• You can use ya before or after the verb.
  • You can use todavía no together or apart.
  • Luego, después and más tarde can be used interchangeably when you are describing a succession of events or giving instructions.
  • Entonces normally refers to a specific past moment in time.
  • Pronto has a sense of immediacy, something happening shortly or shortly after something else.
  • Use al final when you want to talk about what happens at the end of a series of events or when you have a result at the end of a process.
  • Use finalmente when something took its time to happen or with the last step in instructions.

2. Transition Words for Location

If we’re looking at where one thing is relative to another, we can use these transitional phrases:

Aquí/acáHereVámonos. No hay nadie aquí.
(Let's go. There's no one here.)
AhíThereAhí tienes.
(There you go.)
Allí/alláOver thereAllá voy.
(There I go.)

3. Transition Words for Explaining

If we need some help in explaining something smoothly, we can use these words to provide context:

Por ejemploFor exampleVendemos artículos de papelería, por ejemplo: lápices, bolígrafos, cuadernos y papel.
(We sell stationary, for example pencils, pens, notebooks and paper.)
Es decirThat is to say, that isHe entrenado tres horas, es decir, estoy muy cansado.
(I have worked out for three hours, that is, I am very tired.)
ComoSince Como no había clientes, cerré la tienda.
(Since there were no clients, I closed the shop.)
Entre ellos/ellasIncludingMe gustan los colores cálidos, entre ellos el amarillo y el naranja.
(I like warm colors, including yellow and orange.)
Ya queSinceVoy sola, ya que tú no quieres ir.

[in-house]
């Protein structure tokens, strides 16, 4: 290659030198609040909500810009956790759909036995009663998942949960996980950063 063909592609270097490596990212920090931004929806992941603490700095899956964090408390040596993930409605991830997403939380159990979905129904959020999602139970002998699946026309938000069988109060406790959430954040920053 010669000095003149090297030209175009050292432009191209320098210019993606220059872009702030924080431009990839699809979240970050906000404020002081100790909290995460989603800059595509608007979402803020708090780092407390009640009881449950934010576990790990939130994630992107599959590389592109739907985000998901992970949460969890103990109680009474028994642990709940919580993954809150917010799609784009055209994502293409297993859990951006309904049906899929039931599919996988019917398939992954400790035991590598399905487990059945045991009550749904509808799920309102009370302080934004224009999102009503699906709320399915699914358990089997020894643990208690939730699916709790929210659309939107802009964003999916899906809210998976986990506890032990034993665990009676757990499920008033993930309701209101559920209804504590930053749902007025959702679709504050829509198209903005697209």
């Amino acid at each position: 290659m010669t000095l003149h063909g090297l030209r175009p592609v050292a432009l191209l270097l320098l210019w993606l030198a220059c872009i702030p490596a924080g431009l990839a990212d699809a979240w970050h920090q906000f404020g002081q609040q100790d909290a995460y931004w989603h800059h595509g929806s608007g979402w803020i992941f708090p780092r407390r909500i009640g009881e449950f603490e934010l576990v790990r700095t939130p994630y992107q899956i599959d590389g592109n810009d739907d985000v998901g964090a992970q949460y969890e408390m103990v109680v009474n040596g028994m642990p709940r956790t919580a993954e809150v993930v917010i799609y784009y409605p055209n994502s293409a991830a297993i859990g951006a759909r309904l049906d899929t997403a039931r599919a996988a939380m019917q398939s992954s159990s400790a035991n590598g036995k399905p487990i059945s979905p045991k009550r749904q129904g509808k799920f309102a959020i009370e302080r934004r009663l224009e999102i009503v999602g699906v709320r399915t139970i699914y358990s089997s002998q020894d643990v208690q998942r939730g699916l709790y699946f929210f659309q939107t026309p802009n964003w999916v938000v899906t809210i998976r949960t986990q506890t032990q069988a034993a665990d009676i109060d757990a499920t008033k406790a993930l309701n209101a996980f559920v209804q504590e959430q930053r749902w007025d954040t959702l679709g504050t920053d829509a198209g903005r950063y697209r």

(I'm going alone, since you don't want to go.)
Entre otros/otras Among othersHay muchas frutas diferentes: manzanas, peras, uvas, entre otras.
(There are many different fruits: apples, pears, grapes among others.)

4. Transition Words for Add-ons

If you’ve made one statement, but have additional details to add, you can tack them on with these words:

YAndEstoy cansado y me duele la cabeza.
(I am tired and I have a headache.)
Además (de)In addition (to), furthermore, moreover, besidesAdemás, me dijo que no tenía dinero.
(In addition, he told me he did not have any money.)
TambiénAlso, as well, tooQuiero el rojo también.
(I want the red one, too.)
AsimismoAlso, similarly, likewise, furthermoreNecesitamos terminar el proyecto. Asimismo, deberíamos llamar al cliente.
(We need to finish the project. Also, we should call the client.)
IgualmenteSimilarly, likewise, furthermoreIgualmente, el contrato será firmado por todas las partes.
(Likewise, the contract will be signed by all the parties.)
Del mismo modoSimilarly, likewise, by the same tokenDel mismo modo, todos los estudiantes deben aprobar el examen.
(By the same token, all students must past the test.)
Por otro ladoOn the other hand, what's morePor otro lado, todavía estamos esperando su respuesta.
(What's more, we are still waiting for his answer.)
Por otra parteMoreover, on the other handPor otra parte, me gustaría volver a París.
(On the other hand, I would like to go back to Paris.)
AparteBesidesPodemos pasar por la casa, aparte, olvidé mi cartera.
(We can stop by the house, besides, I forgot my wallet.)

Just remember that y can only connect two words, phrases or sentences of the same category. This is called coordination, and y is a coordinating conjunction.

As we’re seeing, a lot of this vocabulary is nuanced. Because of this, the best way to learn how to use them properly is by seeing and hearing them used in context. And don’t worry—even if you don’t have a native friend to talk to, you can immerse yourself in Spanish media from home and pick up on transition words that way.

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5. Transition Words for Results

When referring to cause and effects, you can use these phrases to transition from one to the other:

Como resultadoAs a resultComo resultado, se mudó a Polonia.
(As a result, he moved to Poland.)
En consecuenciaAs a consequence, accordinglyEn consecuencia, desde ahora hablaremos solo en español.
(Accordingly, we will only speak Spanish from now on.)
Como consecuencia deAs a consequence ofLlegué tarde y, como consecuencia de ello, no pude ver a mi hermano.
(I arrived late and, as a consequence of that, I wasn't able to see my brother.)
Por eso/esto/elloTherefore, for this reason, that's whyMe quedé dormido; por eso llegué tarde.